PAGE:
“If you can’t sleep, then get up and do something instead of lying there and worrying. It’s the worry that gets you, not the loss of sleep.” Dale Carnegie
Our bodies have a natural biological clock called Circadian Rhythm. This clock is prewired to follow a 24-hour cycle based on light and darkness. As night begins to fall our clock will release the hormone melatonin helping us fall asleep.
We normally sleep through the night until around sunrise. Our bodies begin to release cortisol the fight or flight hormone beginning around 3 am. Your cortisol peaks mid-morning at around 9 am. If you are waking up at the onset of the cortisol rush you may have increased stress levels or underlying health issues.
For me, it’s anxiety and stress. I’ll awaken and acknowledge the fact that it’s not time to be awake. My breathing will have increased with short staccato breathes. My heart will be pumping faster as I enter overthinking mode.
As I lie there the pounding on my minds gates gets louder and with a bang, the gates open and the thoughts come rushing in. My mind will begin to remind me of every unfinished project. Every possible issue and potentially disastrous outcome. I’ll just lie there, paralyzed by my thoughts and inaction.
My mental self stands there, arms held out as problem after problem, task after tasks, worry after worry are handed to me. I can’t make a move. Paralyzed like a deer caught in the headlights.
As I struggle to regain control, it was during these panicked moments I’d wonder about my capabilities and contemplate running away from my thoughts and challenges. My body was in fight or flight and I was thinking I’d run.
The Human Brain
The human brain is the most developed of any known animal species. Our brains consist of three basic parts. The reptilian brain handles primitive processing such as breathing, heart rate, hunger, sexuality, and procedural memory.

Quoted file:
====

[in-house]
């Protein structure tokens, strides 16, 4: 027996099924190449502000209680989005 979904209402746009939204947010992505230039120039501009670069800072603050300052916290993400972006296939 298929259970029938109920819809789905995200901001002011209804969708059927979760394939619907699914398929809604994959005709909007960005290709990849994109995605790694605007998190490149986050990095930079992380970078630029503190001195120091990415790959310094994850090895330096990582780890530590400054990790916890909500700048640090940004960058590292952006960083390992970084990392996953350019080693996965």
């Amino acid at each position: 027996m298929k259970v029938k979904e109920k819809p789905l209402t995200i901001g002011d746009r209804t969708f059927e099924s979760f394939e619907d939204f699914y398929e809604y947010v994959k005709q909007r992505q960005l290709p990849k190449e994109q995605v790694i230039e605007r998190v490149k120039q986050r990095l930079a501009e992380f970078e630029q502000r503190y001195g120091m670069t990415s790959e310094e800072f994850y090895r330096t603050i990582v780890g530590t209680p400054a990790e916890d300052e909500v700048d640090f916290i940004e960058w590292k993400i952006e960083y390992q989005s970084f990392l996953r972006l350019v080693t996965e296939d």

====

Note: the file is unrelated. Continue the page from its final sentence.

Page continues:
The old mammal brain handles emotion, motivation, and memory.
Lastly, the new mammal brain handles languages, improved reasoning, planning, and complex decision-making.
I’ll silently yell at my thoughts. They won’t relent as they increase in intensity. Mental chaos ensues until I release my “shush” command silently. Focusing closely on my breathing, I’ll take in a purposefully slow intentional breath. My lungs begin to fill and my chest increases in volume. The oxygenated air reaching my extremities. Holding my breath for a moment until I’ll slowly release the air in a controlled exhale.
My focus is purely on my breath as I’ll attempt to silence my mammalian brain functions. With each passing breathing cycle, the thoughts coming in feel diluted and powerless. With each controlled exhale the negative thoughts are released from my thought path.
Lying there, with focused meditative breath, I’d regain control of my thoughts. I used to just continue to lie there, hoping I’d fall back asleep. Wishing the circumstances of my thoughts and inability to make a move would miraculously fade away.
Get up and Take Action
For the past few months, I no longer just lie there and take the artillery fire of my thoughts. Jumping up out of bed, I’ll take action as I begin my daily routine. It may be journaling or writing an article. Followed by exercise, meditation, and breakfast while listening to an audiobook.
I’ve retrained myself to take action during this natural period of cortisol rush. My creativity has increased as I complete tasks and get stuff done. I’m hardly anxious and my thought process is more defined and focused.